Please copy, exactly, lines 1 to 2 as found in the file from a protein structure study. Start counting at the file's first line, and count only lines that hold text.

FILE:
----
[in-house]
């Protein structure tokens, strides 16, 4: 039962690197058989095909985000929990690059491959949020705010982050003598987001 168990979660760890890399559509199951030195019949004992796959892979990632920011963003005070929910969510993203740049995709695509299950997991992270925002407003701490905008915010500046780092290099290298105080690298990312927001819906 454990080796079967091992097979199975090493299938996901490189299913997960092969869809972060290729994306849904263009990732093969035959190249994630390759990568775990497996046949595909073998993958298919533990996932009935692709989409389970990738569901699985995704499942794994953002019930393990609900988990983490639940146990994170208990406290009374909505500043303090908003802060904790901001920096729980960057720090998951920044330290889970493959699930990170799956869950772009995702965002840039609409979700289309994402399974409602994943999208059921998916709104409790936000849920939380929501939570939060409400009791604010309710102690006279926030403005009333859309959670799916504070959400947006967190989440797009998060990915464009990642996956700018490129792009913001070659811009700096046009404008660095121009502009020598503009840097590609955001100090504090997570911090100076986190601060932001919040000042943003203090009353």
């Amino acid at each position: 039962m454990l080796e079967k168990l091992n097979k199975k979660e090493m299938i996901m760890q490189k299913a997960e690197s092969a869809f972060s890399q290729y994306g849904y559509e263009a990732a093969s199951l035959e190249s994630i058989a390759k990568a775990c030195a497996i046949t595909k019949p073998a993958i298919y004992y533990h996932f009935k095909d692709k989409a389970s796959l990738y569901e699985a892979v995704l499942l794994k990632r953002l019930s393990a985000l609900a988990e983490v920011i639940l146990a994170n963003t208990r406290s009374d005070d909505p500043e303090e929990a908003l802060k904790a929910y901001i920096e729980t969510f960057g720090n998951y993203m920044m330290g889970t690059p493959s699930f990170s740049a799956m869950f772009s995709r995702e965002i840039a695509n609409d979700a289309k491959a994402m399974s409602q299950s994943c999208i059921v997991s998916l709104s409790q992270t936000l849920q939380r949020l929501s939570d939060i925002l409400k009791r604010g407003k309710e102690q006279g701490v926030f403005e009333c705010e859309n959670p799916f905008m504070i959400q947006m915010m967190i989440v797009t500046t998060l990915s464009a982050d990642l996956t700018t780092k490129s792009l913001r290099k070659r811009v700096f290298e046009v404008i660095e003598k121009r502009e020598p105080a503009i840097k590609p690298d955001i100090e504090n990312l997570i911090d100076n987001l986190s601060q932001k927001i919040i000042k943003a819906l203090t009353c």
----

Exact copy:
[in-house]
């Protein structure tokens, strides 16, 4: 039962690197058989095909985000929990690059491959949020705010982050003598987001 168990979660760890890399559509199951030195019949004992796959892979990632920011963003005070929910969510993203740049995709695509299950997991992270925002407003701490905008915010500046780092290099290298105080690298990312927001819906 454990080796079967091992097979199975090493299938996901490189299913997960092969869809972060290729994306849904263009990732093969035959190249994630390759990568775990497996046949595909073998993958298919533990996932009935692709989409389970990738569901699985995704499942794994953002019930393990609900988990983490639940146990994170208990406290009374909505500043303090908003802060904790901001920096729980960057720090998951920044330290889970493959699930990170799956869950772009995702965002840039609409979700289309994402399974409602994943999208059921998916709104409790936000849920939380929501939570939060409400009791604010309710102690006279926030403005009333859309959670799916504070959400947006967190989440797009998060990915464009990642996956700018490129792009913001070659811009700096046009404008660095121009502009020598503009840097590609955001100090504090997570911090100076986190601060932001919040000042943003203090009353």